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Latex Reactions: Allergic and Non-Allergic Hypersensitivity

Posted: July 2004

Professor Connie Katelaris MB BS PhD FRACP (FAAAAI FACAAI)
Clinical Associate Professor, Dept of Clinical Immunology and Allergy
Westmead Medical Centre
Westmead, Australia


Latex that is used commercially is derived from the rubber tree (Hevea brasiliensis), one of the many worldwide lactifer plants, which include Ponsettia (Euphorbia pulcherrima) and Castor Bean (Ricinus communis).

Lactifer plants are unique in that they contain cells that secrete a milky substance - latex. Latex circulates in branched tubes throughout the plant tissues and is rich in hydrocarbon cis-1, 4 polyisoprene, which can cross-link to form a plug that can heal cuts in the surface of the plant, similar to the way a blood clot occurs in a human wound.

Latex allergens

Approximately 12% of harvested latex is treated either with 0.7% of ammonia alone (high ammoniated latex) or with 0.2% ammonia and thiuram (low ammoniated latex) and used in the production of "dipped" products such as condoms, balloons and gloves. These account for the majority of the reactions to latex. Most of the harvested latex is acid-coagulated to form dry sheets or crumb rubber and then "vulcanised" by treatment with sulfur at extremely high temperatures for prolonged periods of time, resulting in low-to-undetectable levels of allergenic proteins which render the particles non-allergenic. This explains why clinical reactions do not occur in latex allergic patients driving on or walking by roads where levels of latex particles are high.

The most important components of latex that cause clinical reactions are water-soluble membrane-bound proteins. There are at least 11 recognized latex allergens (molecular weight 4.7 to 57 kDa) of which Hev b 1 to Hev b 6 are considered of major importance as causes of clinical reactions, whilst Hev b 7 to Hev b 11 are considered to be of less (minor) significance. Hev b 1 - the rubber elongation factor - is involved in the biosynthesis of propylisoprene, while others such as Hev b 5 exhibit close homology to other plant and fruit allergens such as Kiwi fruit protein pKIWI501. Latex is frequently referred to as natural rubber latex or NRL. This convention is not universal, and therefore the term latex will be used in this educational module.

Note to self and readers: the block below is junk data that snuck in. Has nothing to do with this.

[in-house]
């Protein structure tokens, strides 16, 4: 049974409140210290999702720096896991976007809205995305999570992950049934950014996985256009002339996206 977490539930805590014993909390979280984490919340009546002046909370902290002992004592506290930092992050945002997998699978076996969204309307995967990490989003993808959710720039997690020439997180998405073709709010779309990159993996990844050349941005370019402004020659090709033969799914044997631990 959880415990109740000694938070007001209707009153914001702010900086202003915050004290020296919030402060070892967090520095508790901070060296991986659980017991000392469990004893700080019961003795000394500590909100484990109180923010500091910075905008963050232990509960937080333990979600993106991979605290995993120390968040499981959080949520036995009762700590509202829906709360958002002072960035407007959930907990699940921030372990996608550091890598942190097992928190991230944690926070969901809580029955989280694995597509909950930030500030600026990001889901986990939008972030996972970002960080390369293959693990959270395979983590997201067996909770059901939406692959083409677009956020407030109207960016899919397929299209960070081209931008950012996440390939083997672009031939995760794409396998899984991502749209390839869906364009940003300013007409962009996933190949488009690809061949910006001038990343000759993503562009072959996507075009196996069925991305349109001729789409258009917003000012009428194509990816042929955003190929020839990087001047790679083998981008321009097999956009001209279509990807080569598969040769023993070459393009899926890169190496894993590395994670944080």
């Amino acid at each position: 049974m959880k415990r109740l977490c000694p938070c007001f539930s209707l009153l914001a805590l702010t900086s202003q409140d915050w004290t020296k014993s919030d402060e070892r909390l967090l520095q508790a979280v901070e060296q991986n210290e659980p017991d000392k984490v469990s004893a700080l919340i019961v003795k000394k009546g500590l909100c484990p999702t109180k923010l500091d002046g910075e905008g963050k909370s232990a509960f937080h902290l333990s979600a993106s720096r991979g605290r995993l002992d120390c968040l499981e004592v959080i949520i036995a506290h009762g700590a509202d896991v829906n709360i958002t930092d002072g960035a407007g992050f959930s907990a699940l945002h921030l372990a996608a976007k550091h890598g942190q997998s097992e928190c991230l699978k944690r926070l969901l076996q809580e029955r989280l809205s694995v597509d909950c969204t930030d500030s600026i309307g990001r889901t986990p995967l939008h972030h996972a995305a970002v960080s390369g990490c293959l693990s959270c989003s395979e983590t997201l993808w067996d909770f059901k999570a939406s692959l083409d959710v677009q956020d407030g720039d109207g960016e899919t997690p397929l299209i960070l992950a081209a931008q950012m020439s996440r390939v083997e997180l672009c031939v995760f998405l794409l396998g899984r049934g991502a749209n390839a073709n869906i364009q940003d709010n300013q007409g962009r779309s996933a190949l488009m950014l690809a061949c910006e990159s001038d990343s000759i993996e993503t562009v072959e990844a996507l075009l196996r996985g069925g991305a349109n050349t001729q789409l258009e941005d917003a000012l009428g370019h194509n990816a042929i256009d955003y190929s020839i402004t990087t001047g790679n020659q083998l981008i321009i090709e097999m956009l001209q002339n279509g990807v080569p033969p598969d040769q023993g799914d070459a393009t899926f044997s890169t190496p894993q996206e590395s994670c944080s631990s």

Allergic and Non-allergic Hypersensitivity

Non-allergic Hypersensitivity

Irritant Contact Dermatitis-ICD (non-allergic contact dermatitis) (see Contact Dermatitis): This example of non-allergic hypersensitivity is the most common clinical reaction to latex products. Dry, itchy, irritated lesions occur on the skin, usually of the hands, associated with heavy use of latex gloves. The sweating caused by wearing gloves may be sufficient to cause a reaction, but other factors include frequent hand washing, incomplete drying of the hands and the use of cleansing products and disinfectants. Cornstarch glove donning powder is an additional irritating factor by producing an alkaline pH (9) of the skin. Irritant contact dermatitis is an important risk factor for the development of latex protein allergy.

Allergic Hypersensitivity

Allergic Contact Dermatitis (ACD) (see Contact Dermatitis): This is a delayed allergic reaction (also referred to as a Type IV reaction) mediated by lymphocytes exposed to the chemicals added to raw latex during harvesting, processing and manufacturing, particularly rubber accelerators such as thiurams, carbamates and mercaptobenzothiazole, and the black dye paraphenylenediamine. Upon re-exposure, individuals already allergic to these chemicals develop the typical red raised blistering lesions characteristic of contact dermatitis within 48-72 hours. The lesions are usually confined to the area of contact but may spread more extensively. Allergic contact dermatitis is a risk factor for the development of latex protein allergy.